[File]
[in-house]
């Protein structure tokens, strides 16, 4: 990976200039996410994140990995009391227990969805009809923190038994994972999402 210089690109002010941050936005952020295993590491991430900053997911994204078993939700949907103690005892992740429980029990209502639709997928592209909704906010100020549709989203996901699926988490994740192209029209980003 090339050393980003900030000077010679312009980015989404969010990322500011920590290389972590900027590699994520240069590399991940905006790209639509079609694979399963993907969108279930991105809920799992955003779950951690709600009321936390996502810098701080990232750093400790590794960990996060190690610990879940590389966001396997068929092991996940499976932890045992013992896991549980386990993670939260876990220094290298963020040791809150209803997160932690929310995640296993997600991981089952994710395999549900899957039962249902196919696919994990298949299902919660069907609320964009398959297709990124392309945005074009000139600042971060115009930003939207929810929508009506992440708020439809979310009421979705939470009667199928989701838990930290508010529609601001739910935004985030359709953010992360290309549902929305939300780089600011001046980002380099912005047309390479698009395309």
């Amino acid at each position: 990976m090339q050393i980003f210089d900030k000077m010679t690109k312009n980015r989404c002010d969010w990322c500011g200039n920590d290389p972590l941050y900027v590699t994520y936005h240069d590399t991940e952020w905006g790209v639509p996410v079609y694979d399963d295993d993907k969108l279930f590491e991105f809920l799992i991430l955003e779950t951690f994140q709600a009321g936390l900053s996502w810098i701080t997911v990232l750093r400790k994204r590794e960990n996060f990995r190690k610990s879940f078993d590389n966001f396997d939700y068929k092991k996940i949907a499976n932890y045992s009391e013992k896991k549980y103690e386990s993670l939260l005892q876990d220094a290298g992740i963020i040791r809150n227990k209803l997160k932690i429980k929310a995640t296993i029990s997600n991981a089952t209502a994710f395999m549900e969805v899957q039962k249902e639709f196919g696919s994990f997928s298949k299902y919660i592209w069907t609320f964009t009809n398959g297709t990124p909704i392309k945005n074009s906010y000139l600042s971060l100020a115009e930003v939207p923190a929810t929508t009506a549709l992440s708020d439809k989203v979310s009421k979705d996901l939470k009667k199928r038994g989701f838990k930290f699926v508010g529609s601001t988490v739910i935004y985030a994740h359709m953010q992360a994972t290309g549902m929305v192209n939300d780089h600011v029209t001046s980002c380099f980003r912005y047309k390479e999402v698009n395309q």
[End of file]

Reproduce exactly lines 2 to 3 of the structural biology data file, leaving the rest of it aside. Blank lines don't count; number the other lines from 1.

């Protein structure tokens, strides 16, 4: 990976200039996410994140990995009391227990969805009809923190038994994972999402 210089690109002010941050936005952020295993590491991430900053997911994204078993939700949907103690005892992740429980029990209502639709997928592209909704906010100020549709989203996901699926988490994740192209029209980003 090339050393980003900030000077010679312009980015989404969010990322500011920590290389972590900027590699994520240069590399991940905006790209639509079609694979399963993907969108279930991105809920799992955003779950951690709600009321936390996502810098701080990232750093400790590794960990996060190690610990879940590389966001396997068929092991996940499976932890045992013992896991549980386990993670939260876990220094290298963020040791809150209803997160932690929310995640296993997600991981089952994710395999549900899957039962249902196919696919994990298949299902919660069907609320964009398959297709990124392309945005074009000139600042971060115009930003939207929810929508009506992440708020439809979310009421979705939470009667199928989701838990930290508010529609601001739910935004985030359709953010992360290309549902929305939300780089600011001046980002380099912005047309390479698009395309």
């Amino acid at each position: 990976m090339q050393i980003f210089d900030k000077m010679t690109k312009n980015r989404c002010d969010w990322c500011g200039n920590d290389p972590l941050y900027v590699t994520y936005h240069d590399t991940e952020w905006g790209v639509p996410v079609y694979d399963d295993d993907k969108l279930f590491e991105f809920l799992i991430l955003e779950t951690f994140q709600a009321g936390l900053s996502w810098i701080t997911v990232l750093r400790k994204r590794e960990n996060f990995r190690k610990s879940f078993d590389n966001f396997d939700y068929k092991k996940i949907a499976n932890y045992s009391e013992k896991k549980y103690e386990s993670l939260l005892q876990d220094a290298g992740i963020i040791r809150n227990k209803l997160k932690i429980k929310a995640t296993i029990s997600n991981a089952t209502a994710f395999m549900e969805v899957q039962k249902e639709f196919g696919s994990f997928s298949k299902y919660i592209w069907t609320f964009t009809n398959g297709t990124p909704i392309k945005n074009s906010y000139l600042s971060l100020a115009e930003v939207p923190a929810t929508t009506a549709l992440s708020d439809k989203v979310s009421k979705d996901l939470k009667k199928r038994g989701f838990k930290f699926v508010g529609s601001t988490v739910i935004y985030a994740h359709m953010q992360a994972t290309g549902m929305v192209n939300d780089h600011v029209t001046s980002c380099f980003r912005y047309k390479e999402v698009n395309q």